The rapid development of imaging techniques (computer tomography (CT), magnetic resonance imaging (MRI), sonography, nuclear medicine) in the recent years persists to this day and provides more and more detailed imaging that gives new diagnostic information helping to conduct more effective therapy.
So after the introduction of the multi-parameter MRI (mpMRI) a few years ago it became possible to find with good sensitivity and specificity more clinically significant cancers that used to have negative prostate biopsy while cancer suspicion was still present, but also less significant prostate tumors in a repeated prostate biopsy.
Therefore the updated interdisciplinary S3 guideline used for diagnosis and therapy of prostate cancer (version 2018) recommends that mpMRT shall be used in a secondary biopsy for carcinoma suspicious lesions, as well as in preparation for a primary biopsy.
The recently published results of a high-level international scientific study on the current role of multiparametric MRI in the diagnosis of prostate cancer (PRECISION Study) show that in 38% of cases in patients who got a biopsy after suspicious multiparametric MRI results, a significant prostate cancer was found (compared with standard biopsy, 26%).
Currently, in Germany, in individual cases the costs for conducting of an mpMRT with a possible fusion biopsy after a written request are covered by the statutory health insurance if a negative ultrasound-controlled first biopsy has already been performed and there is a persistent suspicion of carcinoma.
After the implementation of the multiparametric MRI ultrasound guided prostate biopsy using the multiparametric MRI-findings (so-called fusion biopsy) should be performed in case of a secondary biopsy. The fusion is the result of the two imaging methods: sonography and magnetic resonance imaging.
The computation of the multiparametric MRI-findings is based on the anatomical description (T2-image), the assessment of the biological behaviour of the tissue (classification of the diffusion behavior of the prostate) and the blood flow in the tissue after administration of contrast agent (dynamic contrast medium intensified MR). A so-called Score for characterization of the prostate tissue which includes the probability of the existence of a prostate cancer is formed from these three components:
The Score scale (PI-RADS Score) describes the suspicion of a malignant prostate tumor as "highly unlikely" (1), "unlikely" (2), "questionable" (3), "probably malignant" (4), and "malignant" (5).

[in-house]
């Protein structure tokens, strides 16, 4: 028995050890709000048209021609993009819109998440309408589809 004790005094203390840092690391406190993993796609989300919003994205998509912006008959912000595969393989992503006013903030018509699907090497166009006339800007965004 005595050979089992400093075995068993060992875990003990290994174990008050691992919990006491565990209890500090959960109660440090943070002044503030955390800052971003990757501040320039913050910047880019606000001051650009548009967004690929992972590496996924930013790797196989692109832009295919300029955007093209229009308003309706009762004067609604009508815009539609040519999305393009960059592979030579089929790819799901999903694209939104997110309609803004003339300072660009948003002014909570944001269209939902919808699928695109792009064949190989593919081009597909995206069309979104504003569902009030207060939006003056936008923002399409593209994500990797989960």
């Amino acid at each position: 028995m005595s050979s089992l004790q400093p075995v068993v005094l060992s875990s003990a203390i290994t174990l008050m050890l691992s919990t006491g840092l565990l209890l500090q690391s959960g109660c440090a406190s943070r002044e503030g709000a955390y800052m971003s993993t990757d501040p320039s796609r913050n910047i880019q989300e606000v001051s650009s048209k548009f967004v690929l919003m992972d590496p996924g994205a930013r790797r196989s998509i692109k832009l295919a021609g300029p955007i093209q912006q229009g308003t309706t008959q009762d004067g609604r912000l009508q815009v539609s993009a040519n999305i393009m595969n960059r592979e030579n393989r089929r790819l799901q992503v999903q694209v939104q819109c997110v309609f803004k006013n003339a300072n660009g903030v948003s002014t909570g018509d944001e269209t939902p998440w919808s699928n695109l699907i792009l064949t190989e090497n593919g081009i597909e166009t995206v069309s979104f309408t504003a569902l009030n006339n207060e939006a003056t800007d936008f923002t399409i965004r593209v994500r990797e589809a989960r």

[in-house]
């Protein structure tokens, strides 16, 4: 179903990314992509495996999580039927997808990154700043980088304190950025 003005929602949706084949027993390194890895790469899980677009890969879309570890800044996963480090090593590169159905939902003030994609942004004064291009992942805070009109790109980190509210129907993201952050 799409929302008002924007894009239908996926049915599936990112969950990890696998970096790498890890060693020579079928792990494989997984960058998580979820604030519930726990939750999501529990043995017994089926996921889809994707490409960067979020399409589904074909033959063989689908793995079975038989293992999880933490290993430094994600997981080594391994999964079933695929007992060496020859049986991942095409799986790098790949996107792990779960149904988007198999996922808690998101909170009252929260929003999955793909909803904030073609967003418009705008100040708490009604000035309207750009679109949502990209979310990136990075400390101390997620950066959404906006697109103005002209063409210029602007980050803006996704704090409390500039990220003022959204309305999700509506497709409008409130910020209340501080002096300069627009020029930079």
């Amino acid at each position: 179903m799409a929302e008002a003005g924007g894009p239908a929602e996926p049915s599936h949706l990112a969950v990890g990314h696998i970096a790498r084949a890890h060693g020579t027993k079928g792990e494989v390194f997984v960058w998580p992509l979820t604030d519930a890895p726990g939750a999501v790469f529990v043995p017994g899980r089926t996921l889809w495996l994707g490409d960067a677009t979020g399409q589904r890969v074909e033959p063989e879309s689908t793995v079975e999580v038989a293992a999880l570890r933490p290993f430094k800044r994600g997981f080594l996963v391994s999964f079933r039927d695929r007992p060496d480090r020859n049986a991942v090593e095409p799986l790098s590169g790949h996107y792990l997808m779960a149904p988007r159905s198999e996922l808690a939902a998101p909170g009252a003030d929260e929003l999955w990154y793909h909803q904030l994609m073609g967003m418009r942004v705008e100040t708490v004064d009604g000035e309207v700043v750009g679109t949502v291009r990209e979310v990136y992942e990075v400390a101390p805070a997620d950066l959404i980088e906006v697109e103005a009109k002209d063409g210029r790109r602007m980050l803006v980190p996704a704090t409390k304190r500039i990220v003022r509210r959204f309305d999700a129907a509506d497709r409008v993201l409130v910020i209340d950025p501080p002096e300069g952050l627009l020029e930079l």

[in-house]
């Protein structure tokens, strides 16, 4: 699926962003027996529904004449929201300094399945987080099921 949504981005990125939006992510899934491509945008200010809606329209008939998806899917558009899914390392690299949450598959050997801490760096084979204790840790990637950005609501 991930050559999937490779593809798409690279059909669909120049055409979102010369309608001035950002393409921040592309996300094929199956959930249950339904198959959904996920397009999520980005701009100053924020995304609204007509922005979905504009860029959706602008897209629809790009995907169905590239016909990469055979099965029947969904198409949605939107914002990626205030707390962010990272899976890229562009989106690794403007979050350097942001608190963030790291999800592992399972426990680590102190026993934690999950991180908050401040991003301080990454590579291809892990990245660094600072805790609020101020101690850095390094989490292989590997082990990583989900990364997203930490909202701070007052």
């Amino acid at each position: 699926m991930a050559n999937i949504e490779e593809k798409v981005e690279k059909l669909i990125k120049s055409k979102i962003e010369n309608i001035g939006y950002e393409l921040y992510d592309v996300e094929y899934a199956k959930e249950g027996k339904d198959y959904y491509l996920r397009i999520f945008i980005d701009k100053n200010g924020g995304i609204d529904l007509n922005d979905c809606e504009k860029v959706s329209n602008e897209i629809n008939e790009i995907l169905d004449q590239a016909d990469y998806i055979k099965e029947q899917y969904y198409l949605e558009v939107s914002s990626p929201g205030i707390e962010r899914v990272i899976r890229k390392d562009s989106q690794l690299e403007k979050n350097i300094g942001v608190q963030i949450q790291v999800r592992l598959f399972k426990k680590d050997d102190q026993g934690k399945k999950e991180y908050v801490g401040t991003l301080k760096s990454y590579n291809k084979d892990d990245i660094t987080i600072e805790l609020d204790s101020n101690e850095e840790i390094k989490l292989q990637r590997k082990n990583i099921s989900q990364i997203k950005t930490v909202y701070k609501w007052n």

Based on the PI-RADS Score, the recommendation for US/MR-controlled fusion biopsy of the prostate is made. The multiparametric MRI is a modern sophisticated imaging method, both in technical execution and in the interpretation of the differentiated results for the diagnosis. For example, multifocal prostate cancer (multiple carcinomas), as well as a pronounced benign change in the prostate (benign prostatic hyperplasia), prostate inflammation (prostatitis) or irritation in the prostate tissue shortly after the previous primary biopsy represent a diagnostical challenge, which must be considered by a physician with appropriate professional expertise. The radiologists point out that at present the experience in this particular field of MRI is very different and did not reach the desired level throughout the country. Last but not least, a radiologist needs to have a radiological certification for the multiparametric MRI-examinations for prostate cancer diagnosis similar to the mammography certification. An internationally standardized structured evaluation of the multiparametric MRI is still pending and it is currently available only in specialized centers ("centers of excellence"). Only the sole combination of a controlled pathologically elevated PSA value combined with "suspicious" multiparametric MRI findings (PI-RADS ≥ 3) without a prostate biopsy does not mean that a clinically significant, in other words treatment requiring prostate cancer is present.
Ultrasound diagnostics is also associated with a rapid technological progress that, according to experts, has a high development potential and is going to evolve. The conventional transrectal ultrasound for prostate cancer diagnosis combined with the ultrasound-controlled prostate biopsy thanks to the use of higher sound frequencies give a more accurate and higher image resolution compared to abdominal sonography and thus more detailed information on changes of the prostate tissues.
Technical developments in medical sonography allows to get more additional information on tissue composition. In the recent past, the combination with computer systems for image evaluation led to significant advances in sonography for prostate cancer detection. This so-called ANNA/C-TRUS method makes it possible to achieve a higher prostate cancer detection rate with lower number of biopsy sessions compared to conventional transrectal sound or US/MR fusion biopsy.